Browsing Homilies

The Epiphany of the Lord

3 January 2021

Is 60:1-6 | Ps 72 | Eph 3:2-3a, 5-6 | Mt 2:1-12

In most nativity scenes (especially older ones) the wise men are depicted as three kings: one European, one African, and one Asian. They are often, too, depicted as: one older, another middle-aged, and the third younger. Also, their posture tends to be posed in one of three moments of adoration: bowing, genuflecting, kneeling, or even lying prostrate. These details attempt to capture the deeper, spiritual meaning of this great feast. Jesus, the King of the Jews, is also the Savior of the World. He comes to save all people, no matter their race, no matter their family’s religion, no matter their ethnic background, no matter their language. There is no one whom God does not love, no one who is not made in His image and likeness, and no one who cannot be saved.

Racism has been a painful issue for all societies. Over the past few years, we have become acutely aware of how little progress we have made in combating it. This feast day is an opportunity for us to reflect on how we are all brothers and sisters, members of one human family, called to care for each other in love.

This unity of the whole human race is based on our creation by a loving God. Throughout history, the Catholic Church has always taught that no race is inferior to another. Even when slavery was tolerated, bishops always taught that it was wrong to believe that God created some people inferior to others because of the color of their skin or their ethnic background. That truth comes from the fact that we all have a common ancestry through our first parents, Adam and Eve. If we all descend from those first ancestors, then we are all brothers and sisters. Our rejection of racism comes from the fact that each human being is created in the image and likeness of God. That gives each of us a dignity that no other creature in the universe has.

The dignity of each and every human being comes from one other fact: that Jesus Christ came to earth to die for us all. No one is excluded from this universal mission of Jesus Christ to save the world. And he established his Church to go out to all the world, to every creature, to every man, woman, and child, with the good news that he died to save them. He wants us to make the world one human family united in a faith which transcends every race, nation, language, culture, and way of life. We are all called to be one in Jesus Christ, and on this great day, he is revealed to be the Light of the World.

The prophet Isaiah speaks beautifully about this in today’s first reading. He describes a great light which is the glory of the Lord shining over Jerusalem. By that light, the other nations of the world emerge from the darkness that covers them. Jesus Christ is that Light, made manifest first to the people of Israel, which then spread out to scatter the darkness of the whole world. Only in Jesus Christ do we find the fulfillment of all our desires for justice and peace. Only in Jesus Christ can we bring all the world’s peoples into one family of love. Only in Jesus Christ can we find salvation.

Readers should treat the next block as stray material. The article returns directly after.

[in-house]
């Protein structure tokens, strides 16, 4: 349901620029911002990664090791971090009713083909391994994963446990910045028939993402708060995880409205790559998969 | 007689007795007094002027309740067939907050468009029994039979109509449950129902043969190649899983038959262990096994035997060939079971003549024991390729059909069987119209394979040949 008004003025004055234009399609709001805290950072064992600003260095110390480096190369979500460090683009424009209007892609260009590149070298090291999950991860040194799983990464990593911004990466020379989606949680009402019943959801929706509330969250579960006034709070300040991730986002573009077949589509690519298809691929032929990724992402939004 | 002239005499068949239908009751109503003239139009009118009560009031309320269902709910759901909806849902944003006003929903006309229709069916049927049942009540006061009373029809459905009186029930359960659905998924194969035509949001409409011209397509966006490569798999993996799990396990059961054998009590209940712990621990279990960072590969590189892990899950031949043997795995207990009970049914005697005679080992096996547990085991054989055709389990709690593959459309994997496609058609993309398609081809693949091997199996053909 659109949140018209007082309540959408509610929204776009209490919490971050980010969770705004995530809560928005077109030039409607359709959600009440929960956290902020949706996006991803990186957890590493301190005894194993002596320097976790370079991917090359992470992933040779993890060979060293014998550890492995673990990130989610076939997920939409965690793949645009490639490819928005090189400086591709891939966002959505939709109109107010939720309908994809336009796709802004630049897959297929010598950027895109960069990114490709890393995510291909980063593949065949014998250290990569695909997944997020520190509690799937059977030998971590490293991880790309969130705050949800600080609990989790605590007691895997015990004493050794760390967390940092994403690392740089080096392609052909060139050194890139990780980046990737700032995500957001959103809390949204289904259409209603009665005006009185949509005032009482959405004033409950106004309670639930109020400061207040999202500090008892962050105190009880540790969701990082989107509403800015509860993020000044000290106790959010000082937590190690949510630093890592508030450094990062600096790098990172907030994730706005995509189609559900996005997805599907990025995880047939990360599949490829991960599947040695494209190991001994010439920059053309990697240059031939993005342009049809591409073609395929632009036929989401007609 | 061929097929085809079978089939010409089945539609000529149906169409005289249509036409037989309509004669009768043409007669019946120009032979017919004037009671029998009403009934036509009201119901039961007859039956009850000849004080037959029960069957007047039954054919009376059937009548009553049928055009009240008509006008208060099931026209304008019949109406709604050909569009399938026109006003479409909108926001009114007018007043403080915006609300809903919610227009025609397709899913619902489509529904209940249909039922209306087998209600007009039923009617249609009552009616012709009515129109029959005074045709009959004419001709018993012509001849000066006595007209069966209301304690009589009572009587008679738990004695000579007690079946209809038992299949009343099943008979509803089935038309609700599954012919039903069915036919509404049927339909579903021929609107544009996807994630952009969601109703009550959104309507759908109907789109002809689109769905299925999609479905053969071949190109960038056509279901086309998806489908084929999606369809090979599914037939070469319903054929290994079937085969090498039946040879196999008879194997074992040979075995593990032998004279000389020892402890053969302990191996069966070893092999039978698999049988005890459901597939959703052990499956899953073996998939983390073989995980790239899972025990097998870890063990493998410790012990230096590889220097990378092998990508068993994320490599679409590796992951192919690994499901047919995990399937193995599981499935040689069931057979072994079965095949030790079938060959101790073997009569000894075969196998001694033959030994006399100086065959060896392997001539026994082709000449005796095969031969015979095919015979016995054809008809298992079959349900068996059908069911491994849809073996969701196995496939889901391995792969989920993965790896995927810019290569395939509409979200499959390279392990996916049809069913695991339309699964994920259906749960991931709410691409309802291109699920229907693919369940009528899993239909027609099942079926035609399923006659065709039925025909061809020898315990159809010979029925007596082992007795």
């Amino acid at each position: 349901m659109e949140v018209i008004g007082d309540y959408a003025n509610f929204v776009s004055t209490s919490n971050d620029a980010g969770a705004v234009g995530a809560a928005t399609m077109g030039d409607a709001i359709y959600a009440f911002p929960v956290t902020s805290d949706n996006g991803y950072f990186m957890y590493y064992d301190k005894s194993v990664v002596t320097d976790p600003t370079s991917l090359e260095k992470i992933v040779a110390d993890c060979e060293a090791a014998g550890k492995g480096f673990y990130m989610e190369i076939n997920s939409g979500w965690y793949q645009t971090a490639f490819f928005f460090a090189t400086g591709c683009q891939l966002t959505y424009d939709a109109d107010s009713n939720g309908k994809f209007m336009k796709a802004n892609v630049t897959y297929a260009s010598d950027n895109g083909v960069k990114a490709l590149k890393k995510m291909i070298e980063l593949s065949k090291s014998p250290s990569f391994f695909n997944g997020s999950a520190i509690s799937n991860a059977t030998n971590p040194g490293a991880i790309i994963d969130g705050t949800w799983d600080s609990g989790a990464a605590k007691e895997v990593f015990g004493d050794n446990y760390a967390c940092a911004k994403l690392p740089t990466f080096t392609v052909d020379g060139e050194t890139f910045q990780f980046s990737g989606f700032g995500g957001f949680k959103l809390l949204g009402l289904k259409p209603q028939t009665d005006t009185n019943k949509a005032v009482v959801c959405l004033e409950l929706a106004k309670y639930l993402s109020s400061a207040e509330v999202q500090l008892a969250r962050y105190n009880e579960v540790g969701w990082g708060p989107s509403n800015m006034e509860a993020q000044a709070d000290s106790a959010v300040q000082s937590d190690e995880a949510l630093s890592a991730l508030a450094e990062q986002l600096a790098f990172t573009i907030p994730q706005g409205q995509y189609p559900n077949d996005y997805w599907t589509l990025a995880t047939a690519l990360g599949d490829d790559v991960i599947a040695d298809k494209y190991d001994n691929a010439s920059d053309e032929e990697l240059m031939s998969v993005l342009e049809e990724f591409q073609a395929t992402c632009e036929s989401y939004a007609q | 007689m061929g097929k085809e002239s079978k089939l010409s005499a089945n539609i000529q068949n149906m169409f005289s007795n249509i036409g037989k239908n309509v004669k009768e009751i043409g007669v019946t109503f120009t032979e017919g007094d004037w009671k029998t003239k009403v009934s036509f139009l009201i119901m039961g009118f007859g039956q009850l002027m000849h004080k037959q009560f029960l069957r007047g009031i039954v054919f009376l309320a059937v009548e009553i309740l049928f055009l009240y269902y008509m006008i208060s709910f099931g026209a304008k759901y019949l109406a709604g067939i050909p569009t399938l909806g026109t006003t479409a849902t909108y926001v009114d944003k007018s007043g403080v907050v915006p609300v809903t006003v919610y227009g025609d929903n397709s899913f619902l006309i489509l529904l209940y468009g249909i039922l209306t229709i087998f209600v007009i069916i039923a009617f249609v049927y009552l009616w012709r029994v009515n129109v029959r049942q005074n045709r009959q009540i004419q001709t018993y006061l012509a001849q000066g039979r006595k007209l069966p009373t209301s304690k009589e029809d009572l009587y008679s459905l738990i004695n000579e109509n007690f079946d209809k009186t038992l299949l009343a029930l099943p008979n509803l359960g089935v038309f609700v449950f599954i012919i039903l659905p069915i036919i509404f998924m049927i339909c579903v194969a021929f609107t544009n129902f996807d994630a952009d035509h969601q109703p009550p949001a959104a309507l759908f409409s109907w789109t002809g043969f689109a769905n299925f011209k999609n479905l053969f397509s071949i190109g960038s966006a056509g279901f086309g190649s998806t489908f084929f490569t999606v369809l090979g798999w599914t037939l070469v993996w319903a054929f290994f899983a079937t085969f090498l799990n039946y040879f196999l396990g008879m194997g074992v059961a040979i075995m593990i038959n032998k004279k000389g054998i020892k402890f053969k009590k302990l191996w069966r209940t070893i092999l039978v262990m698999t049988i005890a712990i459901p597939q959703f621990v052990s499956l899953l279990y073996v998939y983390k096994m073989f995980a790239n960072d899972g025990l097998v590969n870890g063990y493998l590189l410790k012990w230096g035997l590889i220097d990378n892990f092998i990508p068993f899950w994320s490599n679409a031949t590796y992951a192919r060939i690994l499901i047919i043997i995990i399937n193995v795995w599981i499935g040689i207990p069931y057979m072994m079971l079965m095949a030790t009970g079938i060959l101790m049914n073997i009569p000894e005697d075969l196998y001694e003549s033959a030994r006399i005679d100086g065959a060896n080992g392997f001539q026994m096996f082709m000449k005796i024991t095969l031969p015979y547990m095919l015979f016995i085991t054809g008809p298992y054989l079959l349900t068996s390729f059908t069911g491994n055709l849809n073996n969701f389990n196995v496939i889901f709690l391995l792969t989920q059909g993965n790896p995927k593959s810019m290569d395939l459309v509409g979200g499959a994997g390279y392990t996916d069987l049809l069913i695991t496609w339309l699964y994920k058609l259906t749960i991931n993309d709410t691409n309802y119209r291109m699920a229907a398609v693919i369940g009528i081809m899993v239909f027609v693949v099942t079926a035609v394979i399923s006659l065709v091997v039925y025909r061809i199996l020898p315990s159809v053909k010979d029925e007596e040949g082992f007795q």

It is true that there are smaller lights that can lead us, just as the Star of Bethlehem lead the wise men. We can follow the light of our human reason and the light of our conscience. However, they are only smaller lights. They are dim in comparison to the Light of the World, Jesus Christ, just as the Star of Bethlehem was dim before the brilliance of the Baby Jesus.

That is why, throughout the centuries, men and women of faith have risked their lives to bring the good news of Jesus’ love to all parts of the world. It was to share this light with others so that they too could know the love of God made manifest in Jesus Christ.

At our baptisms, we were given a candle which was lit from the Easter candle. This light represented the new life we received through Him. Our parents and godparents were told to keep this light burning brightly. We were given that light to share with others. Together, we are called to bring the Light of Christ to the World, to scatter the darkness of ignorance, and to unite all peoples in love and faith.

When we eat at a good restaurant or watch an entertaining movie, aren’t we quick to tell our friends about it? When we hear a good song, don’t we want to share it with others? We should be just as eager to share our faith in Jesus with others. It is only when we Christians tell others about Jesus with as much enthusiasm as we do about other things that this world will finally know the peace it desires.


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